Tides at Hug Point

Waves rush in during a tidal change at Hug Point.

Tide lines, receding twice each day along the coast, reveal hidden landscapes, layers of the intertidal zone often thriving under feet of salt water. During the lowest negative tides, which coincide with lunar activity and alignment, the farthest of these adaptive regions spend a few hours exposed to dry land.

Just before Monday’s midnight flower moon, the Northwest will witness its first lunar eclipse of the year, covering skies between 8:30 and 11:50 p.m. The following morning, expect the first in a series of the year’s lowest tides. According to data from the National Oceanic and Atmospheric Administration, daylight negative tides will peak at -2.0 on Tuesday and Wednesday, between 8 and 10 a.m.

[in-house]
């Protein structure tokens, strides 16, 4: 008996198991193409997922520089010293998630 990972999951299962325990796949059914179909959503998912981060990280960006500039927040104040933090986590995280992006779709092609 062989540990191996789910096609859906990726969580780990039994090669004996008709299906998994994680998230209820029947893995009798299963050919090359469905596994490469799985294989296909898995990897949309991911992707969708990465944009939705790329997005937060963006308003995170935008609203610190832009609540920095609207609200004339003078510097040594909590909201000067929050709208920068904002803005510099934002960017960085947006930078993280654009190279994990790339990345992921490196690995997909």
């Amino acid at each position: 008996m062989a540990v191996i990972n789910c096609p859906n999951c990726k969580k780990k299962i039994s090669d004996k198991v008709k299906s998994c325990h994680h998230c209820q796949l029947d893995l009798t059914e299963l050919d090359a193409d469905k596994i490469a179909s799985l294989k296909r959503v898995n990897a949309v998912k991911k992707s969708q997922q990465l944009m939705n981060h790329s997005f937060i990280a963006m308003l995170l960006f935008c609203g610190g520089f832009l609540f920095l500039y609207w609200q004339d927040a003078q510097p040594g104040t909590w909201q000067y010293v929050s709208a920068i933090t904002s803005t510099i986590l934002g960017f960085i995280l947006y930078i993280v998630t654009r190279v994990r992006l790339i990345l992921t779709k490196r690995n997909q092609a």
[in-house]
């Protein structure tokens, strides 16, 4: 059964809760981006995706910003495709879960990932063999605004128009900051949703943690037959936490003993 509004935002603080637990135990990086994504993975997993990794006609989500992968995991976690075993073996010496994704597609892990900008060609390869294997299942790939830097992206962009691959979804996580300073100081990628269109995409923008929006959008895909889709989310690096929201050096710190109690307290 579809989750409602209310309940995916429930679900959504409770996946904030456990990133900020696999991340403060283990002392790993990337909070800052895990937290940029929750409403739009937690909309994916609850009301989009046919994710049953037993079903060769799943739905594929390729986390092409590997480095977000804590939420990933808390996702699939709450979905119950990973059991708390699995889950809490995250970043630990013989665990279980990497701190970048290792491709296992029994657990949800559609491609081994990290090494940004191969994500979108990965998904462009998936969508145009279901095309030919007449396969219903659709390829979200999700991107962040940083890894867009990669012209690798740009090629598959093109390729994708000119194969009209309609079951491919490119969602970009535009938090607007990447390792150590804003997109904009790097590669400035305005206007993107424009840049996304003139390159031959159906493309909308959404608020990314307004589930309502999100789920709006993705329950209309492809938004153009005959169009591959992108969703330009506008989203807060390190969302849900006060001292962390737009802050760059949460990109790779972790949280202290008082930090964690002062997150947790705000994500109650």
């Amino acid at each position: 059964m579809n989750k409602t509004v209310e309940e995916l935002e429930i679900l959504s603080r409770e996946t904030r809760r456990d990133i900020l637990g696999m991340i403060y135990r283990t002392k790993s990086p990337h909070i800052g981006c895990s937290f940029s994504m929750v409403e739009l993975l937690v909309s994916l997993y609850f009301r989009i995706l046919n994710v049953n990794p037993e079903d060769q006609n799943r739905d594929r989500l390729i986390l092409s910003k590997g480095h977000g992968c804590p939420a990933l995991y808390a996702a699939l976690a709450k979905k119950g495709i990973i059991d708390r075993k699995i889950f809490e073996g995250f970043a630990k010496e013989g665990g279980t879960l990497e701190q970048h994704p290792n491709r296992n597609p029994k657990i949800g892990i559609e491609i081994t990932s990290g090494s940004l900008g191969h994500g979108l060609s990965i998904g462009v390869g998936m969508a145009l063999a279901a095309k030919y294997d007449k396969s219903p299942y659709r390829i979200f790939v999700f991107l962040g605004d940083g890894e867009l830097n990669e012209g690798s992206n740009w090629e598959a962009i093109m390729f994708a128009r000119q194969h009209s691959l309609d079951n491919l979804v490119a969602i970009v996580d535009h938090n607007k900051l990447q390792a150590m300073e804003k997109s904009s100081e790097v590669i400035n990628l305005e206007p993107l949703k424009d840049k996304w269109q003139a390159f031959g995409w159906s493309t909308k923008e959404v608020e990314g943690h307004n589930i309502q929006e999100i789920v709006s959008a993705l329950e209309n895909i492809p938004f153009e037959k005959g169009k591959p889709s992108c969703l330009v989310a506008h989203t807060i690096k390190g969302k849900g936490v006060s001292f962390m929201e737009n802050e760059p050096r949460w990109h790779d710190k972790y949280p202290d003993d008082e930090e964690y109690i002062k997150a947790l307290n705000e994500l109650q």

It’s a chance to explore ancient forest remains, see fascinating marine life and travel along headlands once traversed by wagon. A series of three super moons will drive extreme low tides through the summer, with daytime low tides peaking at -2.4 on June 15 and June 16, -2.5 on July 14, -2.4 on July 15 and -2.2 on Aug. 12.

While tides peak during these dates, surrounding days will also offer significant stretches to explore the coast’s low tide wonders, such as tide pools at Haystack Rock, headland pathways at Hug Point and more. For more tidal data, visit tidesandcurrents.noaa.gov.

Coast Weekend editor

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